We filled with buttercream, then scraped a thin layer of buttercream on all outside surfaces to "seal" the crumb layer. This means when you go to ice the cake and decorate it, it won't pick up stray crumbs and ruin the look of your frosting. Chill the cake with crumb layer iced, then decorate. We chose to put more buttercream all over, then press sliced almonds which had been roasted on a perforated sheetpan on the sides for a very nice Euro look. The top was decorated with sliced fruit. Simple, elegant, beautiful, and everyone who saw it coveted not only the cake, but the skill needed to produce it.

So, should I tell them ... it has to do with whipping the hell out of some eggwhites? Brawn as well as beauty? As well as the gentle touch to keep the bubbles in? No real "magic"?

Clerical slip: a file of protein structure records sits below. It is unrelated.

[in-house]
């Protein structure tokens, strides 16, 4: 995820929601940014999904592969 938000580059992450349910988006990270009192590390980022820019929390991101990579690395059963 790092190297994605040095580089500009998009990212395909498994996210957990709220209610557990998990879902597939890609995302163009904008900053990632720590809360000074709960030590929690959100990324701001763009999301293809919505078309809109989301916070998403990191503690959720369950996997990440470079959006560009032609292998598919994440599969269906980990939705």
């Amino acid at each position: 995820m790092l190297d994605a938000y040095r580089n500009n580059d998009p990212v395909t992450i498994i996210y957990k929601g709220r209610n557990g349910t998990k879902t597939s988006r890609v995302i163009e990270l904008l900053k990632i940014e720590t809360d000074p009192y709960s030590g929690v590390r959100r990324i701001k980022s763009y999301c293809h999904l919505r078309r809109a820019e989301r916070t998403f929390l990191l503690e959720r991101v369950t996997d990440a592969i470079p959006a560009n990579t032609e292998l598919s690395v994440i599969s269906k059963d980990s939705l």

Actually, it might be skill too, since about a third of the class's cakes fell disastrously. This happened because someone turned off one of the ovens ... or the pans were not buttered properly and the cakes didn't rise evenly ... or the batter was overbeaten when the flour was added ... or the flour was not sieved properly and instead it clumped down into the batter ... or they opened the oven doors too often, causing thermal shock to the cakes ...

But you know, I wasn't all that careful. My sabayon was not the lightest. I dumped in flour through a coarse sieve, and not evenly over the surface either. I tossed my cake into the oven and didn't check it. Maybe it is having a "touch" after all?

With Love,
Susu, the Culinary Padawan